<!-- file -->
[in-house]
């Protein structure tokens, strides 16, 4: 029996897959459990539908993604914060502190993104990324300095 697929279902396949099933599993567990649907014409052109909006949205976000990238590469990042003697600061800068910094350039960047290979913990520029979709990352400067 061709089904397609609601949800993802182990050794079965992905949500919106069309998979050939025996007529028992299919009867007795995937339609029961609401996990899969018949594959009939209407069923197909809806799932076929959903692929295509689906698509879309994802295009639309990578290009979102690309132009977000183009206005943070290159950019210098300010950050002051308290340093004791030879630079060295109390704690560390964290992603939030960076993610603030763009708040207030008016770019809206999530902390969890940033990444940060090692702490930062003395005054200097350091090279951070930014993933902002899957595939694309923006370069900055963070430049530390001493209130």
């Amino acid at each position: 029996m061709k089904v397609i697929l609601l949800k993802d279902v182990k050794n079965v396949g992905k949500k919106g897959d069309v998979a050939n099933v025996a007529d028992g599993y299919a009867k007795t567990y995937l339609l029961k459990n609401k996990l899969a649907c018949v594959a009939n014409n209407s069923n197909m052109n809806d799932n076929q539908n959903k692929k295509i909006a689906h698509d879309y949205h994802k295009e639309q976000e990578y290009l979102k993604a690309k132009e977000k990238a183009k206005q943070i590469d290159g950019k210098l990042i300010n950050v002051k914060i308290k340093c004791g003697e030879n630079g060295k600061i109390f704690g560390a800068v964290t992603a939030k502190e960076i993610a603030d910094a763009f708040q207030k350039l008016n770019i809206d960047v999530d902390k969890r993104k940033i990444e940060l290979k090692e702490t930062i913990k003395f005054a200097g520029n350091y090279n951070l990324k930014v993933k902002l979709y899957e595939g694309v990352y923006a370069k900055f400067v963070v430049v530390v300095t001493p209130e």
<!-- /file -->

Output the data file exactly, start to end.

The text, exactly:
[in-house]
């Protein structure tokens, strides 16, 4: 029996897959459990539908993604914060502190993104990324300095 697929279902396949099933599993567990649907014409052109909006949205976000990238590469990042003697600061800068910094350039960047290979913990520029979709990352400067 061709089904397609609601949800993802182990050794079965992905949500919106069309998979050939025996007529028992299919009867007795995937339609029961609401996990899969018949594959009939209407069923197909809806799932076929959903692929295509689906698509879309994802295009639309990578290009979102690309132009977000183009206005943070290159950019210098300010950050002051308290340093004791030879630079060295109390704690560390964290992603939030960076993610603030763009708040207030008016770019809206999530902390969890940033990444940060090692702490930062003395005054200097350091090279951070930014993933902002899957595939694309923006370069900055963070430049530390001493209130």
């Amino acid at each position: 029996m061709k089904v397609i697929l609601l949800k993802d279902v182990k050794n079965v396949g992905k949500k919106g897959d069309v998979a050939n099933v025996a007529d028992g599993y299919a009867k007795t567990y995937l339609l029961k459990n609401k996990l899969a649907c018949v594959a009939n014409n209407s069923n197909m052109n809806d799932n076929q539908n959903k692929k295509i909006a689906h698509d879309y949205h994802k295009e639309q976000e990578y290009l979102k993604a690309k132009e977000k990238a183009k206005q943070i590469d290159g950019k210098l990042i300010n950050v002051k914060i308290k340093c004791g003697e030879n630079g060295k600061i109390f704690g560390a800068v964290t992603a939030k502190e960076i993610a603030d910094a763009f708040q207030k350039l008016n770019i809206d960047v999530d902390k969890r993104k940033i990444e940060l290979k090692e702490t930062i913990k003395f005054a200097g520029n350091y090279n951070l990324k930014v993933k902002l979709y899957e595939g694309v990352y923006a370069k900055f400067v963070v430049v530390v300095t001493p209130e």